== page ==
How can interactive media supplement and support justice-related social movements? Alexandrina Agloro, media artist and assistant professor, will discuss the landscape of design and digital humanities projects geared toward social change, and share some of her current projects. Each of these projects incorporate pieces of reimagining archives, culturally relevant education, game development, and tools
This spring, MITH worked with the National Endowment for the Humanities (NEH) and the University of Maryland Human-Computer Interaction Lab (HCIL) to bring renowned technology scholar Andy van Dam to campus for two successful events. The first, on Monday April 25th, was a screening of a recently-unearthed 1974 documentary made at the end of an
Since 1967, when my students and I, collaborating with Theodor Nelson, built the Hypertext Editing System on an IBM /360 mainframe, I’ve been involved with building a succession of hypermedia systems primarily but not exclusively for the humanities. I will begin this talk with a brief description of the history of this work at
This screening features Brown University's Andy van Dam and his 1974 documentary about an NEH-funded project to "support an experimental program to teach a college-level English poetry course, utilizing a new form of computer based 'manuscript,' called a hypertext." The screening is followed by a panel discussion and Q&A, moderated by MITH's Matt Kirschenbaum.
In Fall 2000, the University of Maryland School of Music voted unanimously to begin offering its Masters of Ethnomusicology program in a combined residential/online program with the goal of targeting students in Latin America and Spain through courses taught primarily in Spanish. Former MITH Faculty Fellow Carolina Robertson, who eventually worked on the Narratives That Heal project, collaborated with MITH on the development of the online learning environment for this Distributed Learning Masters, making Spain/Online an early 'MITH Affiliate.'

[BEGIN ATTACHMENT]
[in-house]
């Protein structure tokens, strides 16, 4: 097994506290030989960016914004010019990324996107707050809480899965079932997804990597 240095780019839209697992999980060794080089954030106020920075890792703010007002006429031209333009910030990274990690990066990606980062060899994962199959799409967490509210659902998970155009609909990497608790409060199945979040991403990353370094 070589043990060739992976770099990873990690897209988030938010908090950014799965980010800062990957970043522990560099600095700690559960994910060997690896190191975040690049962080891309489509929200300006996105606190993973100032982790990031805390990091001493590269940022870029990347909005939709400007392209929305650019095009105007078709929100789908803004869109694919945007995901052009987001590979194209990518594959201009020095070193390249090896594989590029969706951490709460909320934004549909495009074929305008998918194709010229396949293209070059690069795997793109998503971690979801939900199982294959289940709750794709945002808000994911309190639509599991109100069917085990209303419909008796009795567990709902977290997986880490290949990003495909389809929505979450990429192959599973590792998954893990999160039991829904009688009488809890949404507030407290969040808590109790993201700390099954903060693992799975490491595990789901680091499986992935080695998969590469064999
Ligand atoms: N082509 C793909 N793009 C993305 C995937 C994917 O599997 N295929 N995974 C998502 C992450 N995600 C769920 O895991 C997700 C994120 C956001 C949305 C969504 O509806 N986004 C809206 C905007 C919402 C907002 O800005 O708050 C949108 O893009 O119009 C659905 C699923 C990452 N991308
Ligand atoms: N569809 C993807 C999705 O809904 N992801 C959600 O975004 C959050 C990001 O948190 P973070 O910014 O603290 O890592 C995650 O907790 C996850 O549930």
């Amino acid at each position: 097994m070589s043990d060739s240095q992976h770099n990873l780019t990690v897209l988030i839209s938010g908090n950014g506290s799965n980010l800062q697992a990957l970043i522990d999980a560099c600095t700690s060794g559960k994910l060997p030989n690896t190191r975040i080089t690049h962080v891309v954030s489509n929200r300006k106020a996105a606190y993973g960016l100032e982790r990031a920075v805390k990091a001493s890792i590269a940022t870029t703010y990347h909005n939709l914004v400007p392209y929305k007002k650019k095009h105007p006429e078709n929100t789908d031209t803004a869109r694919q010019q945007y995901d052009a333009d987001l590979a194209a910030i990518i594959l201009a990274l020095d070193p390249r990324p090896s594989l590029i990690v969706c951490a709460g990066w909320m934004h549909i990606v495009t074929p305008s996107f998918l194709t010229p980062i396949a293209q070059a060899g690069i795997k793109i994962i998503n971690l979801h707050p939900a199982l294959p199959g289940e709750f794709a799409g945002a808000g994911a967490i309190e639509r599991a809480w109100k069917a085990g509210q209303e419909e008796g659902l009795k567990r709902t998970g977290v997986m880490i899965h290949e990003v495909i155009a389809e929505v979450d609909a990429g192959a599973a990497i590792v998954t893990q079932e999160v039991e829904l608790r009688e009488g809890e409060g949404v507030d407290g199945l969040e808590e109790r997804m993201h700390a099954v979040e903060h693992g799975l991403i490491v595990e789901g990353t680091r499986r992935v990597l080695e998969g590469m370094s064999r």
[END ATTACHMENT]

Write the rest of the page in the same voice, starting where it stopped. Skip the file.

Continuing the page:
This was a MITH Fellows Project of American Studies professor Jo Paoletti. The Intercultural Virtual Potluck featured a Virtual University of Maryland South Campus Dining Hall in order to research various aspects of racial, sexual, and ethnic tensions in human interaction. This project was part of a much larger project Paoletti worked on during and after her fellowship time at MITH, entitled The Intercultural Learning Center (ICLC), one of the first online digital pedagogical resources and online learning environments in the early days of distance learning.
This was a 2001 Faculty Fellowship project of Professor Carol Burbank from the Department of Theatre. Employing two different models of performative technology, a series of interactive templates for student experiments in writing, and a web collage or performance “fugue,” Dr. Burbank explored the way pastiche and narrative function within a technological frame.
This web-based language learning project was developed by 2001 MITH Faculty Fellow, Professor Maria Lekic from Asian and East European Languages and Cultures. The project involved the teaching and analysis of adult foreign language acquisition within relatively unscripted naturalistic settings through the design of computerized modules for individual or classroom involving specialized vocabularies (such as Russian for business use, space science, etc.).
What happens when the scholarship of teaching meets Web 2.0? Professor Sample argues the ideal result is the open source professor, a teacher and scholar who applies the tenets of the open source software community to his or her own professional life. This means sharing, conversation, collaboration, and reflection at every step in the teaching
Established e-portfolio and CMS systems such as Blackboard and WebCT are based on storing, commenting on, and chatting about documents. They are closed to integration with other administrative, scholarly, and social networking systems on the web. These systems lack the ability to develop identities in relation to various systems, texts, and institutions. As new systems